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Local Events NormansfieldTheatre, Langdon Down Centre, 2a Langdon Park, Teddington TW11 9PS
Sunday 11th December, 7pm CORO By popular demand chamber choir Coro, accompanied by Jane Lister on the harp, return for another Christmas concert in the glorious surroundings of Strawberry Hill. Music will include Britten’s ‘Ceremony of Carols’ as well as seasonal pieces with some congregational carols. Tickets include a complimentary drink and mince pie on arrival. Suitable for ages 11+ Contact: 020 8744 1241 strawberryhillhouse.org.uk Strawberry Hill House, 268 Waldegrave Rd, TW1 4ST
Sunday 11th December, 7.30pm Opera Encores Commedia returns to present another entertaining guided tour through the evolution of opera. The
evening is illustrated with more popular highlights performed by a company of professional soloists accompanied by The Virtual Reality Orchestra. Tickets £15 and £12 concessions can be booked at langdondowncentre.org.uk or call 0333 1212 300 commediaopera.com NormansfieldTheatre, Langdon Down Centre, 2a Langdon Park, Teddington TW11 9PS
Saturday 7th January, 7.30pm New Year in Old Vienna With the music of Johann Strauss II, Franz Lehar, Robert Stolz, Mozart, Dvorák, Kreisler and others. With Performers: Helen Clutterbuck, soprano; Daniel D’Souza, baritone; Tony Lamb, clarinet; Tom Higgins, piano. This fundraising concert is organised by Teddington Summer Music Tickets: £10 / £8 concs from 0333 1212 300 or langdondowncentre.org.uk Normansfield Theatre, Langdon Down Centre
Record Breaking Runners
ETWEEN 23RD MARCH AND EASTER SUNDAY 27th March this year, Stuart and Martin Levett - the brothers who co-own Foundry Fitness and Wellness Centre in Teddington - set a new Guinness World Record. With a mixed team of 12 runners they ran the 874 miles non-stop in relay from John O’Groats to Lands End (known as JOGLE) in a new world record time of 4 days 18 hours and 2 minutes – beating the old record by over 18 hours!! At the same time they raised £15,000 for two charities that are close to their hearts - Shooting Star Chase Hospice who cared for the brother of one of the team and supported his family, and Mind who share their wish to raise awareness and to help those suffering with mental illness. They sent the necessary evidence to Guinness World Records who scrutinized it and confirmed 10 | TW11 – December 2016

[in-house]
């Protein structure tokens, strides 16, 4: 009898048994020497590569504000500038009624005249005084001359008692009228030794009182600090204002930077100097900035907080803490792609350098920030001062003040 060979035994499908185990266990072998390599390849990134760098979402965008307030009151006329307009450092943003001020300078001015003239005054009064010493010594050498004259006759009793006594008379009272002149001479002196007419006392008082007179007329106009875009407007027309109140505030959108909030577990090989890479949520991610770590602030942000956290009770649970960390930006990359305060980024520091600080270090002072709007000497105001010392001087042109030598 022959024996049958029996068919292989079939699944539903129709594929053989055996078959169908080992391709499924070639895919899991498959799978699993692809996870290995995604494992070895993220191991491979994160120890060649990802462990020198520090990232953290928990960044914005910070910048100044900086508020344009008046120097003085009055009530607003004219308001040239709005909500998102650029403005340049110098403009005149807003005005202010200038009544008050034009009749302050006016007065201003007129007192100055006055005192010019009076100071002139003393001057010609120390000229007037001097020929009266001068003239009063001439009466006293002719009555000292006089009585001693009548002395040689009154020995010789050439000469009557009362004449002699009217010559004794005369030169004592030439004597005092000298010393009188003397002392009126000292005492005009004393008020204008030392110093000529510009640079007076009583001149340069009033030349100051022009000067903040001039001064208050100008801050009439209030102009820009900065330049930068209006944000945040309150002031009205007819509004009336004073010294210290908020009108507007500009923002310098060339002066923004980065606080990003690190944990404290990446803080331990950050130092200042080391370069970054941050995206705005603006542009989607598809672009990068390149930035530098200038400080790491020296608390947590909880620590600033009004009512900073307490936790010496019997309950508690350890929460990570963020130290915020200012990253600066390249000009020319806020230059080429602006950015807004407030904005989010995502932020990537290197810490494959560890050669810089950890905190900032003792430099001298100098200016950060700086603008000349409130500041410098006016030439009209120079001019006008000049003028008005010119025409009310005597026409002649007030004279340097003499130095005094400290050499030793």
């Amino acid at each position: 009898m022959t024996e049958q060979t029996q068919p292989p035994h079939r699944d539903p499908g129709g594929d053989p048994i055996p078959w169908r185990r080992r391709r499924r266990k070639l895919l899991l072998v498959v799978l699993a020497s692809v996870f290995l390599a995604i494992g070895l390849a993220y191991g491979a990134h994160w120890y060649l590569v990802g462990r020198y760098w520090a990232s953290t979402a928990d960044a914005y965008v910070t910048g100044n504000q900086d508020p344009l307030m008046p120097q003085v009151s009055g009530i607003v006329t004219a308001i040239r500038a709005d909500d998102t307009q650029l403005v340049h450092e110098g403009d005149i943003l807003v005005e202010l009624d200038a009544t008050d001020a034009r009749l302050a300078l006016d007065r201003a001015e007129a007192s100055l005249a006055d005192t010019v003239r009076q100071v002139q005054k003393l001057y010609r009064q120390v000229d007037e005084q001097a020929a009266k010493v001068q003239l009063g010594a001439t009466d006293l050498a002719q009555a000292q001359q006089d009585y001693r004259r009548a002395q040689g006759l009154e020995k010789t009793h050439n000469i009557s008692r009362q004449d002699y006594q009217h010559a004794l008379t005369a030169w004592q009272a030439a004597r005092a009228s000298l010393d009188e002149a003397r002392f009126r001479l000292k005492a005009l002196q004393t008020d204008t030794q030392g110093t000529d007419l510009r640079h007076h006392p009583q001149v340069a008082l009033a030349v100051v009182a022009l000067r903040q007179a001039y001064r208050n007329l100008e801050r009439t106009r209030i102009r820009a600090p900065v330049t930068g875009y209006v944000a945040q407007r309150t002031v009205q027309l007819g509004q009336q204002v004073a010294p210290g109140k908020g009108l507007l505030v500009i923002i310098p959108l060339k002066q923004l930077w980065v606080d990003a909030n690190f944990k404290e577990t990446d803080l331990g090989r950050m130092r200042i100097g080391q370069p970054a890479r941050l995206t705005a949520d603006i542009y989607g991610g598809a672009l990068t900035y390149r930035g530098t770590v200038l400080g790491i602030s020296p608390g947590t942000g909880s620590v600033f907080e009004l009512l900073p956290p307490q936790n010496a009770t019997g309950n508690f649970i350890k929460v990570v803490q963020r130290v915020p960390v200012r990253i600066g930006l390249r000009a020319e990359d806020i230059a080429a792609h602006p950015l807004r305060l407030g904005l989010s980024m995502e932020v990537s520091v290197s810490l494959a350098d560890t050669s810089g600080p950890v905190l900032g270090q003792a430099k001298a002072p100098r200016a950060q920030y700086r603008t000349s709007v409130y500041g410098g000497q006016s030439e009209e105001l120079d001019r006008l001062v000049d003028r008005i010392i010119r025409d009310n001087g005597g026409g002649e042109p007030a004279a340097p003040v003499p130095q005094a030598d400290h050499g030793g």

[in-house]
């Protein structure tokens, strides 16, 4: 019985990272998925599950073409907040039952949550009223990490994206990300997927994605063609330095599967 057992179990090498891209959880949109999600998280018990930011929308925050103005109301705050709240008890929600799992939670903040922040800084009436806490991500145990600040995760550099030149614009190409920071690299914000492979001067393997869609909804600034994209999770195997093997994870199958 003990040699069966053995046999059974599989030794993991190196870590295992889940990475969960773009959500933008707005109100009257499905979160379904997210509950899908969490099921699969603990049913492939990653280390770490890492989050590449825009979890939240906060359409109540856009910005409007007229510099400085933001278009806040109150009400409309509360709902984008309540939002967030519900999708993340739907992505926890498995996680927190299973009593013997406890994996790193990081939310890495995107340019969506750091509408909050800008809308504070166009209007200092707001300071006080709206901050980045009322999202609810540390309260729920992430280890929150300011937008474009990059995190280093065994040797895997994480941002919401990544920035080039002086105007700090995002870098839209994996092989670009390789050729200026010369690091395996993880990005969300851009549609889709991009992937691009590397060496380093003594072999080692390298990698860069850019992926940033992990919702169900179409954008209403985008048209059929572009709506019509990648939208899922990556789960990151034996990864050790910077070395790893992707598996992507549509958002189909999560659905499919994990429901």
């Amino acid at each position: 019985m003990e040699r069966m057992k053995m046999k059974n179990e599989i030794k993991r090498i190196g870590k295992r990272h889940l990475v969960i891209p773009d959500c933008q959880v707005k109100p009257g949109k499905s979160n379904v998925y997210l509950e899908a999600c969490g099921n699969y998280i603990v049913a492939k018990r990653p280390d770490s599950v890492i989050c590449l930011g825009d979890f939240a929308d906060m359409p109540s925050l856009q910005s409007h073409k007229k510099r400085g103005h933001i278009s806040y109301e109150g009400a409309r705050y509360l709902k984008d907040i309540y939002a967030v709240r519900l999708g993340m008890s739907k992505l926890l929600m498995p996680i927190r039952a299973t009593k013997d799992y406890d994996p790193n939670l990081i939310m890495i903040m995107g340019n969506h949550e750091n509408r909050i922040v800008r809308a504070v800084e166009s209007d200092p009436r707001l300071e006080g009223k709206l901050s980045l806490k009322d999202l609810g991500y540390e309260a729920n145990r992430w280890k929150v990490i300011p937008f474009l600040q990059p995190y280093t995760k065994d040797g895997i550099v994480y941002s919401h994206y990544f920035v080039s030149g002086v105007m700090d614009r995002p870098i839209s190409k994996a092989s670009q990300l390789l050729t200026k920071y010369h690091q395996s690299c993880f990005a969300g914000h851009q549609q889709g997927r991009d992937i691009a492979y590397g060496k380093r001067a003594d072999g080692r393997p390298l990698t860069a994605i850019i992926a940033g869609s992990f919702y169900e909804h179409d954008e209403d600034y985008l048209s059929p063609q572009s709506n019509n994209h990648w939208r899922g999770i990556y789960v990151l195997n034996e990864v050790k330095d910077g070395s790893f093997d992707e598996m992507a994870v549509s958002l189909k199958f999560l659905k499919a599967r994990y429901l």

the record. On Saturday 29th October the Mayor of Richmond attended a ceremony and presented the team with their official certificates. Flushed with this success the team from Foundry aim to set another world record in September 2017. Called Square to Square (S2S) and nicknamed Rome to Home, they will run in relay from St Peters Square, Rome to Trafalgar Square. They will run through Italy, across the Alps, through France and (somehow) across The Channel!
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Udney Park Fields Forever!
We must not allow in Teddington a precedent of private property developers buying up public assets that were donated in good faith for amateur sport.
The Mayor of London said "It would be an absolute scandal and an outrage if Udney Park was lost."
Udney Park is a registered Asset of Community Value.
The current owners are trying to overturn all public policy and legislation that protects playing fields by building on a significant proportion of this precious green space.
The Friends are committed to saving ALL of Udney Park Playing Fields, with every blade of grass being used for community sports.
S AV E TH IS PRE CIO US G R E E N